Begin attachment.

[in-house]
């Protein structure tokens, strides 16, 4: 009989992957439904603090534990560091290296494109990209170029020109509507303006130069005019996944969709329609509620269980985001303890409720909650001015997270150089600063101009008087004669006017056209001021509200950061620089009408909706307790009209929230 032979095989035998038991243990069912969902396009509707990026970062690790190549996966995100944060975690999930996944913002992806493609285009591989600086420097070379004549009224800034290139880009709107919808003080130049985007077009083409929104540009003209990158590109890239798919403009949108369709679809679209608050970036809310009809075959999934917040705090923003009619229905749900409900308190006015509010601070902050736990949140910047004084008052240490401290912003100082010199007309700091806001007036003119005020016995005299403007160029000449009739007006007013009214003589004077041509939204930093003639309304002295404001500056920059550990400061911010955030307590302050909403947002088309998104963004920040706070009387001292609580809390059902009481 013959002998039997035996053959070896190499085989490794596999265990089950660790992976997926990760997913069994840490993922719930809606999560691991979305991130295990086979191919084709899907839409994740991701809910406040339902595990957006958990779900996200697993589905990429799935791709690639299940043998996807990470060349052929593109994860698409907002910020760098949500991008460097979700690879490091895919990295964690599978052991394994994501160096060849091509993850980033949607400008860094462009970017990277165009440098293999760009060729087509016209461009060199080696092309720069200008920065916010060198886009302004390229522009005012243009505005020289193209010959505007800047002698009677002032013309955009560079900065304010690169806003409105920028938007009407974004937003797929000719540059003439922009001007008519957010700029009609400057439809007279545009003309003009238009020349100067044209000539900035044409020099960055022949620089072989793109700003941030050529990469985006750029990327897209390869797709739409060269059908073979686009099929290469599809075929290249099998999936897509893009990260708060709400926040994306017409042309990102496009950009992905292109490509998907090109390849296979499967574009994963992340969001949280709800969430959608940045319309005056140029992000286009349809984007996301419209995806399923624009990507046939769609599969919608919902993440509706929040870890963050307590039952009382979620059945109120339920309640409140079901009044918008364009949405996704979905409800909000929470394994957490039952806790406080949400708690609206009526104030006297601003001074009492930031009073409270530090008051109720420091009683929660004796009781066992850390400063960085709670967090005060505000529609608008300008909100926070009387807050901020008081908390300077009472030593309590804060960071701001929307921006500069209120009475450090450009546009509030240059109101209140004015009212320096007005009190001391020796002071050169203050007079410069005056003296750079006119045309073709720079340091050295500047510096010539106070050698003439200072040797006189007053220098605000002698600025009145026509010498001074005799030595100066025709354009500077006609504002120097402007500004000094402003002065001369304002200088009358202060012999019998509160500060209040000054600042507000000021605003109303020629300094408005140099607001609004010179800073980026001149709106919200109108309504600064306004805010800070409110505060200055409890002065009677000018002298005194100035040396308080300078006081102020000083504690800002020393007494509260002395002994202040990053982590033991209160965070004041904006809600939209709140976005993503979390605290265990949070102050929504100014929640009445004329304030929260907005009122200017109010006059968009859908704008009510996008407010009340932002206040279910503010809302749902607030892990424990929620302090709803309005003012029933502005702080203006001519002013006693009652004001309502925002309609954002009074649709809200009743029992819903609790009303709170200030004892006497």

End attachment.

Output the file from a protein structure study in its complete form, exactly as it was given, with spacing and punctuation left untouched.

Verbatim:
[in-house]
């Protein structure tokens, strides 16, 4: 009989992957439904603090534990560091290296494109990209170029020109509507303006130069005019996944969709329609509620269980985001303890409720909650001015997270150089600063101009008087004669006017056209001021509200950061620089009408909706307790009209929230 032979095989035998038991243990069912969902396009509707990026970062690790190549996966995100944060975690999930996944913002992806493609285009591989600086420097070379004549009224800034290139880009709107919808003080130049985007077009083409929104540009003209990158590109890239798919403009949108369709679809679209608050970036809310009809075959999934917040705090923003009619229905749900409900308190006015509010601070902050736990949140910047004084008052240490401290912003100082010199007309700091806001007036003119005020016995005299403007160029000449009739007006007013009214003589004077041509939204930093003639309304002295404001500056920059550990400061911010955030307590302050909403947002088309998104963004920040706070009387001292609580809390059902009481 013959002998039997035996053959070896190499085989490794596999265990089950660790992976997926990760997913069994840490993922719930809606999560691991979305991130295990086979191919084709899907839409994740991701809910406040339902595990957006958990779900996200697993589905990429799935791709690639299940043998996807990470060349052929593109994860698409907002910020760098949500991008460097979700690879490091895919990295964690599978052991394994994501160096060849091509993850980033949607400008860094462009970017990277165009440098293999760009060729087509016209461009060199080696092309720069200008920065916010060198886009302004390229522009005012243009505005020289193209010959505007800047002698009677002032013309955009560079900065304010690169806003409105920028938007009407974004937003797929000719540059003439922009001007008519957010700029009609400057439809007279545009003309003009238009020349100067044209000539900035044409020099960055022949620089072989793109700003941030050529990469985006750029990327897209390869797709739409060269059908073979686009099929290469599809075929290249099998999936897509893009990260708060709400926040994306017409042309990102496009950009992905292109490509998907090109390849296979499967574009994963992340969001949280709800969430959608940045319309005056140029992000286009349809984007996301419209995806399923624009990507046939769609599969919608919902993440509706929040870890963050307590039952009382979620059945109120339920309640409140079901009044918008364009949405996704979905409800909000929470394994957490039952806790406080949400708690609206009526104030006297601003001074009492930031009073409270530090008051109720420091009683929660004796009781066992850390400063960085709670967090005060505000529609608008300008909100926070009387807050901020008081908390300077009472030593309590804060960071701001929307921006500069209120009475450090450009546009509030240059109101209140004015009212320096007005009190001391020796002071050169203050007079410069005056003296750079006119045309073709720079340091050295500047510096010539106070050698003439200072040797006189007053220098605000002698600025009145026509010498001074005799030595100066025709354009500077006609504002120097402007500004000094402003002065001369304002200088009358202060012999019998509160500060209040000054600042507000000021605003109303020629300094408005140099607001609004010179800073980026001149709106919200109108309504600064306004805010800070409110505060200055409890002065009677000018002298005194100035040396308080300078006081102020000083504690800002020393007494509260002395002994202040990053982590033991209160965070004041904006809600939209709140976005993503979390605290265990949070102050929504100014929640009445004329304030929260907005009122200017109010006059968009859908704008009510996008407010009340932002206040279910503010809302749902607030892990424990929620302090709803309005003012029933502005702080203006001519002013006693009652004001309502925002309609954002009074649709809200009743029992819903609790009303709170200030004892006497």